Wednesday, April 11, 2012

A Big Win for Taxpayers and their Orchard

Los Altos City Council Meeting, April 10, 2012

It was raining last night as I drove over to the City Council meeting and my spirits were pretty low. The council was set to announce the results of its "opinion survey" about its proposed new Civic Center Complex.

I had been one of those surveyed--for about half the call, I thought the mayor was having me on--and I found the questions to be slanted, cooked up, and designed to produce a desired outcome. I feared the worst.

I parked my car next to our city's apricot orchard, which in its uniqueness surrounds our City Hall. Previous councils for half a century have designated it a City Landmark and pledged to maintain it for all time.

Its trees and horticulture have been badly neglected by this council and why not, since one member called it: "A sub-optimal use of the site." I wasn't looking forward to a meeting with people of that mindset.

But the results of the survey, as I watched it unfold, stunned and cheered me. I tore up my "speakers card" and decided any comment would be superfluous! Support among the public to bulldoze this site and spend $81M to obliterate our history did not reach the threshold needed for a bond issue. Not in August. Not in November.

Though the council members looked like wealthy children whose rich uncle had just taken away their toy train, they had to face the facts: Los Altos voters, at least those polled by Godbe Research (I did not make up that name, though it sounds Dickensenian) were not fooled by the ham-fisted marketing tactics used to push this project.  The research did not show that the orchard was a factor. But I think it was, anyway.

Tell me what you think? It has been in bloom along with the wild mustard surrounding it this spring while the research has been conducted. And though the city had the mustard roto-tilled several weeks ago--something that is never done until later in the season--we did get to see it and enjoy it when it was at its peak. Which, as luck would have it, coincided perfectly with the dates of the survey.

Goes to show you that politicians who don't get out of their cars to look around, may miss some key political messages the universe is sending them.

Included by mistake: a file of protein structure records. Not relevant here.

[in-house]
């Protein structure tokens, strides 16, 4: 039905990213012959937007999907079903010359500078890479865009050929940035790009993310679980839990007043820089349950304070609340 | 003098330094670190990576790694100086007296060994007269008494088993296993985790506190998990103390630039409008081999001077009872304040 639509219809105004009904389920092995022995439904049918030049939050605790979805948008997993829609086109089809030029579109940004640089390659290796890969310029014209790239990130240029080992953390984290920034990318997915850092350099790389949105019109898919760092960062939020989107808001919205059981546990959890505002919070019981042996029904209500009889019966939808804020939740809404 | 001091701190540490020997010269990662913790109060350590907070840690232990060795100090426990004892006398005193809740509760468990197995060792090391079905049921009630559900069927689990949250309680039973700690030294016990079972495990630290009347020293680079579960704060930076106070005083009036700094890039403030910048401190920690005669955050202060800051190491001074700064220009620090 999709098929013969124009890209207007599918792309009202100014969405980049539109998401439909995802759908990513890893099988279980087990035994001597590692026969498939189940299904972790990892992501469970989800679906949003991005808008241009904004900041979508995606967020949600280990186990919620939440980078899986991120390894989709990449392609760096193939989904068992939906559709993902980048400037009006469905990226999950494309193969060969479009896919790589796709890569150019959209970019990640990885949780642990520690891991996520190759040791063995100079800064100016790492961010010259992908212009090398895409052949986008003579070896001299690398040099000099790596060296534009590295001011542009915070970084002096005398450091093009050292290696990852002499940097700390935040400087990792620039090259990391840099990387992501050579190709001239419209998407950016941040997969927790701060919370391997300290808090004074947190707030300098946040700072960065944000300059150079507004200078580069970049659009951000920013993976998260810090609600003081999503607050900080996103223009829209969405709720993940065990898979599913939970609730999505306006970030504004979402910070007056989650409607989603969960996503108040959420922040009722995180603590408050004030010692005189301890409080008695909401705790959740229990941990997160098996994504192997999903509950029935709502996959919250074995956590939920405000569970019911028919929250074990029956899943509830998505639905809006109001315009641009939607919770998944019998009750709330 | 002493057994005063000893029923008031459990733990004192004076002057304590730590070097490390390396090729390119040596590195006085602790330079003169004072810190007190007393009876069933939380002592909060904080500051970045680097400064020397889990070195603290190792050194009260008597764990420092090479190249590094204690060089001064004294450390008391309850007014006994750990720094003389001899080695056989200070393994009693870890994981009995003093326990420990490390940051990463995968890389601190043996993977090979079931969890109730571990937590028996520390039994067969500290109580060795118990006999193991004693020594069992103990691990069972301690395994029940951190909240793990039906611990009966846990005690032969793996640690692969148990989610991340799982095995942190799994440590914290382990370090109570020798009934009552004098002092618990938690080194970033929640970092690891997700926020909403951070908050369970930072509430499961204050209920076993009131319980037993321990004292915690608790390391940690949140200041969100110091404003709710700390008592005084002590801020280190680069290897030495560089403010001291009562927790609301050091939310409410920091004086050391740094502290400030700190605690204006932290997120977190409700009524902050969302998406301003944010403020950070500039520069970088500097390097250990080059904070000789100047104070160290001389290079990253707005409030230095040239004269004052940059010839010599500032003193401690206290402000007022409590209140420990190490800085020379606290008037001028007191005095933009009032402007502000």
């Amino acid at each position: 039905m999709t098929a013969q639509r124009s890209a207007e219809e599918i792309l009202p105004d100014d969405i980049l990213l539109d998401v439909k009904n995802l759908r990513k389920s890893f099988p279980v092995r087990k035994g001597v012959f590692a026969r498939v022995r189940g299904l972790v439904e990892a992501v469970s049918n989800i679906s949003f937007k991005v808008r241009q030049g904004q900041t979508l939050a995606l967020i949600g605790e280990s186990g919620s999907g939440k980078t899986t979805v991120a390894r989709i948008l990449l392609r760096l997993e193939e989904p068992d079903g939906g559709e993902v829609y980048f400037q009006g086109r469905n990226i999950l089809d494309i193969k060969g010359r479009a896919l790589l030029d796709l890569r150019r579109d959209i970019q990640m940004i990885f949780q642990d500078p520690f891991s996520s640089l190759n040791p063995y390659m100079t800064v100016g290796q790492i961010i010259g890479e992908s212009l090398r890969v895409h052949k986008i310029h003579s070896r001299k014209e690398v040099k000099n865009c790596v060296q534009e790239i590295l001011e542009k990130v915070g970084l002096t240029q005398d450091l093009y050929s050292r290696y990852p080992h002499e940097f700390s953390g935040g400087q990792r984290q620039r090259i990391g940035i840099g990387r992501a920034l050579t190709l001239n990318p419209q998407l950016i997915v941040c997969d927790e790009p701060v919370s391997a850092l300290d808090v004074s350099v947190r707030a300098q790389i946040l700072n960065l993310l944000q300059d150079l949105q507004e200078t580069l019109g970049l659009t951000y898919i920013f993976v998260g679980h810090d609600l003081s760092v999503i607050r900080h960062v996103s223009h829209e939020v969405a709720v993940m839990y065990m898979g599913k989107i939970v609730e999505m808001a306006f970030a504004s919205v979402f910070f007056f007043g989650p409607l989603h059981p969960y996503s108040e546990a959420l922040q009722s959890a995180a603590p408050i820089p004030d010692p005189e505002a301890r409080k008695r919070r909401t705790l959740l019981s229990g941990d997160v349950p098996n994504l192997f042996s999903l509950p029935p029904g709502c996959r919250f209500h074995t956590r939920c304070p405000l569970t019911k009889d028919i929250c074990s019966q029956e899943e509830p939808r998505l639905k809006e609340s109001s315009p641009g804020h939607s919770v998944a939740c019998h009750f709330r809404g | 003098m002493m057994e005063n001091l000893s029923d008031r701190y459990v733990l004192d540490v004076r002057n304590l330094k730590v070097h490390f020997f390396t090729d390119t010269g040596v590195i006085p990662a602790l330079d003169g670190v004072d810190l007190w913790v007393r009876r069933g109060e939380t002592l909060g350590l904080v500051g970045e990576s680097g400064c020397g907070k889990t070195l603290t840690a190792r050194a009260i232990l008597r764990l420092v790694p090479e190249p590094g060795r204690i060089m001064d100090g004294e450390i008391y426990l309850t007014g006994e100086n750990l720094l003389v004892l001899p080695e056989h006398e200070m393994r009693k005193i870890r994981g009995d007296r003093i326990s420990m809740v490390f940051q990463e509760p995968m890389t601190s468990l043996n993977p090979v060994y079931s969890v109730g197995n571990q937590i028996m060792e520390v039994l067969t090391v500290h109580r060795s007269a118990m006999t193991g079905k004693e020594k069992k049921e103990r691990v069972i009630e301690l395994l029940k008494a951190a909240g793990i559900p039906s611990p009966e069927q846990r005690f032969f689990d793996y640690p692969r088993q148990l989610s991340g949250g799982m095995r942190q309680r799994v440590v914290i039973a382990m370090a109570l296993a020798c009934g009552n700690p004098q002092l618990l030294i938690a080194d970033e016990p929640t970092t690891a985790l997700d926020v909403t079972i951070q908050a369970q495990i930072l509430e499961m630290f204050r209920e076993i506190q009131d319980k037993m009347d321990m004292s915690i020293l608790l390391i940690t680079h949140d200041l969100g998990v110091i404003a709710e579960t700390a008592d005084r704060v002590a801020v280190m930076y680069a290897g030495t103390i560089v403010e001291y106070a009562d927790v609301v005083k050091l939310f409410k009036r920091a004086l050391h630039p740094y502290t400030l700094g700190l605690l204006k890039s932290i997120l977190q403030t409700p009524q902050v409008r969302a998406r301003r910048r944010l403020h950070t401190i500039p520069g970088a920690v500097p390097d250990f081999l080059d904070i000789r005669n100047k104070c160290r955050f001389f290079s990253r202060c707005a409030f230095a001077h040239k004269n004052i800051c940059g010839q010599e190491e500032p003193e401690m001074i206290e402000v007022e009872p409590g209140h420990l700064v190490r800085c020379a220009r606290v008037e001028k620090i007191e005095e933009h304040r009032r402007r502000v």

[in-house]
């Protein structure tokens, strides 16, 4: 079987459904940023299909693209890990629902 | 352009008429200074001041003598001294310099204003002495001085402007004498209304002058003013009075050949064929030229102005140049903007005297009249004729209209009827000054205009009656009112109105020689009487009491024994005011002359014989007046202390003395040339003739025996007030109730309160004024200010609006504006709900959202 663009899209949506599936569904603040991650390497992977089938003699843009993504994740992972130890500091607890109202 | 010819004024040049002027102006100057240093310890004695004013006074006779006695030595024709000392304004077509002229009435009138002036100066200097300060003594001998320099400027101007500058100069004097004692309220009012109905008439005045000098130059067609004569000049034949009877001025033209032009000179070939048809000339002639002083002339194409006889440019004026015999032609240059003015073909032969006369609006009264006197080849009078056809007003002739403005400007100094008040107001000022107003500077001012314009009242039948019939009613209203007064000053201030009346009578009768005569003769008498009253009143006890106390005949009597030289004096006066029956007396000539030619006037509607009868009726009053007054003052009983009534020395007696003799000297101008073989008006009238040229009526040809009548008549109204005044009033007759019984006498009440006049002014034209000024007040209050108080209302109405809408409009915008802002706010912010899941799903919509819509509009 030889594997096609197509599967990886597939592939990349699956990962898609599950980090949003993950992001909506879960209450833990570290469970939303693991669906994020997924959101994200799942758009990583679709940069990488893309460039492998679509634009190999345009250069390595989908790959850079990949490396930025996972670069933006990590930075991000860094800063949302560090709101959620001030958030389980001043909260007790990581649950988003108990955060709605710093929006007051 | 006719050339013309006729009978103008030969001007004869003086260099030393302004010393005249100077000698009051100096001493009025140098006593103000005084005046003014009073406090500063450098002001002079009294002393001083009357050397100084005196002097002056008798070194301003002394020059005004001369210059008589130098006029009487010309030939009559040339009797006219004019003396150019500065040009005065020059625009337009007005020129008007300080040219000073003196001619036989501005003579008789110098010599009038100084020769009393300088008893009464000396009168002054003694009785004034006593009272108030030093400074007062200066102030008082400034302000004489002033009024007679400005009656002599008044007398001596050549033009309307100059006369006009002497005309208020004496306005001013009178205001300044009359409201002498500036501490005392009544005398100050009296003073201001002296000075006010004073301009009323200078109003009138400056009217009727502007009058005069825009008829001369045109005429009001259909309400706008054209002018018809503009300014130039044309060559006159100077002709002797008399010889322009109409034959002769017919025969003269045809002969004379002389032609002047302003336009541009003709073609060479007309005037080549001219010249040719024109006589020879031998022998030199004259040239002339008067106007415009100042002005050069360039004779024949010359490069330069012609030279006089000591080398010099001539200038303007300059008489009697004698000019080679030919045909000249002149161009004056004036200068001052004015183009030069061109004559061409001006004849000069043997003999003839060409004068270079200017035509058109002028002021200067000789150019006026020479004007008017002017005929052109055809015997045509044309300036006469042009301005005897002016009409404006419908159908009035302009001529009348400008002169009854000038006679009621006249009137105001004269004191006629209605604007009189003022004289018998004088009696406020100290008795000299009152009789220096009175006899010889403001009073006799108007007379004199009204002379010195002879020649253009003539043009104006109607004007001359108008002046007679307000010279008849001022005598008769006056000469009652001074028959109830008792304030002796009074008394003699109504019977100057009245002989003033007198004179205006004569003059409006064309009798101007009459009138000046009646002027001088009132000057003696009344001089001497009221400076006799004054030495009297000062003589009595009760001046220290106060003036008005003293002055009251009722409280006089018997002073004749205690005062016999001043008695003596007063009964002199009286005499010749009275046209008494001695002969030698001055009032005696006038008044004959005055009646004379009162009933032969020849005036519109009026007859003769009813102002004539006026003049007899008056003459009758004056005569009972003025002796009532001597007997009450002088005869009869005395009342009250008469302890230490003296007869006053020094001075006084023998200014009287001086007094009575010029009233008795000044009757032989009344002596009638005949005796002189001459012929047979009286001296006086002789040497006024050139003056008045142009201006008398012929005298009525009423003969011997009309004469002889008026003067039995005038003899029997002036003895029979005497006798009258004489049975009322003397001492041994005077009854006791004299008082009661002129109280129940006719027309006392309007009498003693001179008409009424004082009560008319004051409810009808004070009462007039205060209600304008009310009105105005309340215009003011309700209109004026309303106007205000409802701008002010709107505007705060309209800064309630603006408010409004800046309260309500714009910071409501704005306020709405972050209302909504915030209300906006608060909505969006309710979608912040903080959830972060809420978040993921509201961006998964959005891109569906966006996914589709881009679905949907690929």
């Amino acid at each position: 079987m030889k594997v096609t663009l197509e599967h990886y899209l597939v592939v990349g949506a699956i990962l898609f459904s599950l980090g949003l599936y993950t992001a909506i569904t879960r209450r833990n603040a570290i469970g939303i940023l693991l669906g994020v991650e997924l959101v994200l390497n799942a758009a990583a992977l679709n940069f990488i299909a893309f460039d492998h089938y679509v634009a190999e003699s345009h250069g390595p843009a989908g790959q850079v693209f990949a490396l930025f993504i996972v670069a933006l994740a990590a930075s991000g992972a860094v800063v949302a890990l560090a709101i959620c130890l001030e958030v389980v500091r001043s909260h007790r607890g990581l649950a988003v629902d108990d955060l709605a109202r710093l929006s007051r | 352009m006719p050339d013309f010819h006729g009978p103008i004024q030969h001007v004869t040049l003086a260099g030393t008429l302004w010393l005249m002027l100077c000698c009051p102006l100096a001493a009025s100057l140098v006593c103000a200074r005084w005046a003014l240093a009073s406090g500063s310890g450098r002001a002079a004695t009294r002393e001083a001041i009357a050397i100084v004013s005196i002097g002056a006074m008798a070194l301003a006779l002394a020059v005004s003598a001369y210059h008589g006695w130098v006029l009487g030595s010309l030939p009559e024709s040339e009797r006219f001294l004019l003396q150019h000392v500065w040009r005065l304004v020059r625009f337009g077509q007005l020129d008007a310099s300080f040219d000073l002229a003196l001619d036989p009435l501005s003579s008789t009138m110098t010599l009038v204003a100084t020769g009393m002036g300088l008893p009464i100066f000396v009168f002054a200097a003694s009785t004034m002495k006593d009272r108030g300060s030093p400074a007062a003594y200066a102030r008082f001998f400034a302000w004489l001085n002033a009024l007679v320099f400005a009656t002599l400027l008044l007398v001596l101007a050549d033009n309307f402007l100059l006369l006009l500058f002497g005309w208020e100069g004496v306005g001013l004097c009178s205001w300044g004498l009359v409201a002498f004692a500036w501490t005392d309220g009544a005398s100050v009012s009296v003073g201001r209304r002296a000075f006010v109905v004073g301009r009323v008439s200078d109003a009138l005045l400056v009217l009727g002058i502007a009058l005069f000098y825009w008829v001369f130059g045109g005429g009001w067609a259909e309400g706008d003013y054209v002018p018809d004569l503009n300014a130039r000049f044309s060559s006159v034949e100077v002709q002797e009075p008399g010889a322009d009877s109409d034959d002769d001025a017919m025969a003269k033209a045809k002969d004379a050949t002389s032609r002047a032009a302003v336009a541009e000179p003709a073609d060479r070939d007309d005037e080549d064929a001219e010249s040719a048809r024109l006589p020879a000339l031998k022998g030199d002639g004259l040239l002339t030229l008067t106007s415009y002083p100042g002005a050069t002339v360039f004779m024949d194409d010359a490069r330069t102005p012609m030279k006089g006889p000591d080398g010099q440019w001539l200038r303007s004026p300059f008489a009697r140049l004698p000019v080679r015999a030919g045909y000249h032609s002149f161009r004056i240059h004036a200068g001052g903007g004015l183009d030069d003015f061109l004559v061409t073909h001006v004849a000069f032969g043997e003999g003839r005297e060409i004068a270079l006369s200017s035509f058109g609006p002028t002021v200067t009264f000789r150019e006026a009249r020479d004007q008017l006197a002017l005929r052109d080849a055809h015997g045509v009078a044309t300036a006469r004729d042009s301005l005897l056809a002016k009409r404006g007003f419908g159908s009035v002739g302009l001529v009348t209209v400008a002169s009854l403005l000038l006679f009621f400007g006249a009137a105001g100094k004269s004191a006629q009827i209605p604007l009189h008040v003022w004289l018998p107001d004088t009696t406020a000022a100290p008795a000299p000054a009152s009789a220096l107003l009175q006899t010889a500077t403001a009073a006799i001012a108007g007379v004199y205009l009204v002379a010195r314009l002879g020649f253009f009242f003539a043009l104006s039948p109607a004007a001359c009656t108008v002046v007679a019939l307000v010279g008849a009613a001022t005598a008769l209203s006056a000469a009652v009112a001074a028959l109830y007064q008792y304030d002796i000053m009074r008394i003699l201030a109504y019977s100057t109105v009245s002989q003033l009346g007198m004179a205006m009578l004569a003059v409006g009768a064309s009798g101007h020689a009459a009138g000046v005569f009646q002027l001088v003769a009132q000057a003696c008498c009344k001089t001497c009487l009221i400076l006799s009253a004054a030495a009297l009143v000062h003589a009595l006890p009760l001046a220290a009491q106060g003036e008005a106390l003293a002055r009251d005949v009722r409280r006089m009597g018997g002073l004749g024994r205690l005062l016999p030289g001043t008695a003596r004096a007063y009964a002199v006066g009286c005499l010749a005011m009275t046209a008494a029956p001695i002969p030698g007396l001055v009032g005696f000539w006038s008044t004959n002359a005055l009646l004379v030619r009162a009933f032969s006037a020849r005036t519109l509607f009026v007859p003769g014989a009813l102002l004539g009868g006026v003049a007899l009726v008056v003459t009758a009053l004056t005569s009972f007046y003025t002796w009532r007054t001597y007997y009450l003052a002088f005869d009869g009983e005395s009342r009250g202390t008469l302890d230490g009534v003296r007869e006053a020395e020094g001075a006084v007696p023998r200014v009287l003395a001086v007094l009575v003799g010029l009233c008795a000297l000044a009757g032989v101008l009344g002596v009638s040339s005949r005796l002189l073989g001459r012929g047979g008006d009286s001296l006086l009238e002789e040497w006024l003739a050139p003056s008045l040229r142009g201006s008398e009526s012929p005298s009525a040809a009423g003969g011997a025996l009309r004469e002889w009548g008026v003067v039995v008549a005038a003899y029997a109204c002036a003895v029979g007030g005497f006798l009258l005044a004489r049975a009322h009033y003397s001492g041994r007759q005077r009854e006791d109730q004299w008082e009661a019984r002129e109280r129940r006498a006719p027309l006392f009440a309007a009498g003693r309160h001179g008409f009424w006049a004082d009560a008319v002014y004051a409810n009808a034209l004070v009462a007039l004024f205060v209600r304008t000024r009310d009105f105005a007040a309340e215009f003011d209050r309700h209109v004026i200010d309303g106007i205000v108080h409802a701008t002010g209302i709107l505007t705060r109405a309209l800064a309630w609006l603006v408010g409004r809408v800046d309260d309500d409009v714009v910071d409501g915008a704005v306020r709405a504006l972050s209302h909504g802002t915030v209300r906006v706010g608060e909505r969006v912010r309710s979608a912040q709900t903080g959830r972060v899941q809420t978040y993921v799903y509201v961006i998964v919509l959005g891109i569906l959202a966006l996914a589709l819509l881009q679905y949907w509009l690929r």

Yes, we wrote letters, pointing out the size of this project. The cost of this project. The lack of transparency of this project. The tax increase it would levy on every household for thirty years.

I can't tell you what made the difference. But the city lobbied us all very hard, and spent a lot of our money to do so.

I have an appointment this a.m. so I can't write more--and will write more later. But ...

The rain last night, that so caused my gloom, watered our precious orchard too. It fell, as the Bible says, on the just and the unjust alike. Last night, when I parked my car, it was falling to water that orchard. 

Can't wait for those other guys it rained on to take down that blankety blank sign. 

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Jack said...

Decades ago, my dad watched from the 'inside' as a future governor of Oregon was pre-selected by the Machine Boys at a private meeting. Back at the office, he asked his mentor, Why do we even bother to vote? The mentor said, 'Because, old boy, every once in a while we beat the b****rds.' How incredibly exciting to see that at least once more, it has happened again. The power of the people shines brightly in Los Altos! Remember 'Chinatown', though - big money will keep lurking around the sides, currying favor, closing off options, seeking a way to inject its pestilent control and profiteering leeching tentacles throughout the body politic, manipulating the press, forming "People for a Clean Los Altos"-type front groups to press its agenda, and, smiling, will surely find itself bloated and victorious, smugly celebrating the numbing of the apathetic masses, should those who rallied to the orchard's defense allow themselves to be distracted with pretty baubles, or deceived by agenda-laden promises. All GLORY to the people of Los Altos!

Robin Chapman said...

Well, I just had a friend say she felt in the next few decades we could count on the orchard being demolished. Obviously, we have to keep our eyes on the characters we elect. They really do think they know best and we don't.

Jack said...

In 1977 I took a state and regional government class, jointly taught by a future mayor and future head of Metro; their philosophy at that time was officials are elected to guide people for their own good, even if they don't have the vision to see for themselves. We gained much from each of them, I recognize, but that doesn't absolve us from keeping a sharp eye in defense of our interests. An eight-story combined condo, office and shop complex would generate far more tax revenue per square foot for Los Altos than the beautiful flora and fauna now present, and if it were a privately held property, the US Supreme Court already held that the local government on that basis can just take it. Some states, starting with Florida, fought the ruling; maybe California joined the action. In this case, its thanks to the actions of interested and informed citizens like you that Los Altos is at least temporarily safe in this instance.

Robin Chapman said...

Now, we have to find a better way to protect our history ... because this plan may not be dead. It may just be in a coma.